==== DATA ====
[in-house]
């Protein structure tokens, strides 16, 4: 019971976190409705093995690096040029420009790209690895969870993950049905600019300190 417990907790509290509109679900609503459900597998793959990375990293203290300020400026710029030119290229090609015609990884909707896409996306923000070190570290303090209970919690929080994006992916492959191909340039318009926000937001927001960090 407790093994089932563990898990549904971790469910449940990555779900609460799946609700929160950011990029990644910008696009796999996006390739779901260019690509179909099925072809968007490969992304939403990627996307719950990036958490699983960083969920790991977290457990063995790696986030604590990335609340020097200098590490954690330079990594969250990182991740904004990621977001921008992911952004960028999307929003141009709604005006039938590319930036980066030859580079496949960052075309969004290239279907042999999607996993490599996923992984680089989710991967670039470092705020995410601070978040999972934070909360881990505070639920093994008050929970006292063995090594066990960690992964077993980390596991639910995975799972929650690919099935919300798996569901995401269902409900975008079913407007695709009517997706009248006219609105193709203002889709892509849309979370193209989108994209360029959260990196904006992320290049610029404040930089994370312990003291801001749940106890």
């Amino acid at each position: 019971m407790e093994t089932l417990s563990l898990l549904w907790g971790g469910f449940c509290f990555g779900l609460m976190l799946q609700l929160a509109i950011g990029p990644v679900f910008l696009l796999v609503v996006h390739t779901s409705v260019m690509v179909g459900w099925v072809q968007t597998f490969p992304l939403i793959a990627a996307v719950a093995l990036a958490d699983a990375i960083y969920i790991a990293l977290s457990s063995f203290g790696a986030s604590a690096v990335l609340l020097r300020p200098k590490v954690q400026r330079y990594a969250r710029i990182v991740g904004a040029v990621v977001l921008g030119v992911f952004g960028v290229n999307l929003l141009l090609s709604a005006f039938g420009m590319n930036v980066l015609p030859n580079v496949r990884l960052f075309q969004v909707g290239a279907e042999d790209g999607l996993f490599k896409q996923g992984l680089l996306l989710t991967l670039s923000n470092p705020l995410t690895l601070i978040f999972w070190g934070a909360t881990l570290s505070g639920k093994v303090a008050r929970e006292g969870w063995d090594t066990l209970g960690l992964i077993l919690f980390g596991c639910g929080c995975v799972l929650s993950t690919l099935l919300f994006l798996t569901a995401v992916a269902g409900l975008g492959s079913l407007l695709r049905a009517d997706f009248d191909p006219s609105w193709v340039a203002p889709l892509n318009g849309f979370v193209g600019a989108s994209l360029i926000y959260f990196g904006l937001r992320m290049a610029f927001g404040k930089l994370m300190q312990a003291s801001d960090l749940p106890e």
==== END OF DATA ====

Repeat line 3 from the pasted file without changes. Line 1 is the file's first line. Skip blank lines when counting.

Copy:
């Amino acid at each position: 019971m407790e093994t089932l417990s563990l898990l549904w907790g971790g469910f449940c509290f990555g779900l609460m976190l799946q609700l929160a509109i950011g990029p990644v679900f910008l696009l796999v609503v996006h390739t779901s409705v260019m690509v179909g459900w099925v072809q968007t597998f490969p992304l939403i793959a990627a996307v719950a093995l990036a958490d699983a990375i960083y969920i790991a990293l977290s457990s063995f203290g790696a986030s604590a690096v990335l609340l020097r300020p200098k590490v954690q400026r330079y990594a969250r710029i990182v991740g904004a040029v990621v977001l921008g030119v992911f952004g960028v290229n999307l929003l141009l090609s709604a005006f039938g420009m590319n930036v980066l015609p030859n580079v496949r990884l960052f075309q969004v909707g290239a279907e042999d790209g999607l996993f490599k896409q996923g992984l680089l996306l989710t991967l670039s923000n470092p705020l995410t690895l601070i978040f999972w070190g934070a909360t881990l570290s505070g639920k093994v303090a008050r929970e006292g969870w063995d090594t066990l209970g960690l992964i077993l919690f980390g596991c639910g929080c995975v799972l929650s993950t690919l099935l919300f994006l798996t569901a995401v992916a269902g409900l975008g492959s079913l407007l695709r049905a009517d997706f009248d191909p006219s609105w193709v340039a203002p889709l892509n318009g849309f979370v193209g600019a989108s994209l360029i926000y959260f990196g904006l937001r992320m290049a610029f927001g404040k930089l994370m300190q312990a003291s801001d960090l749940p106890e």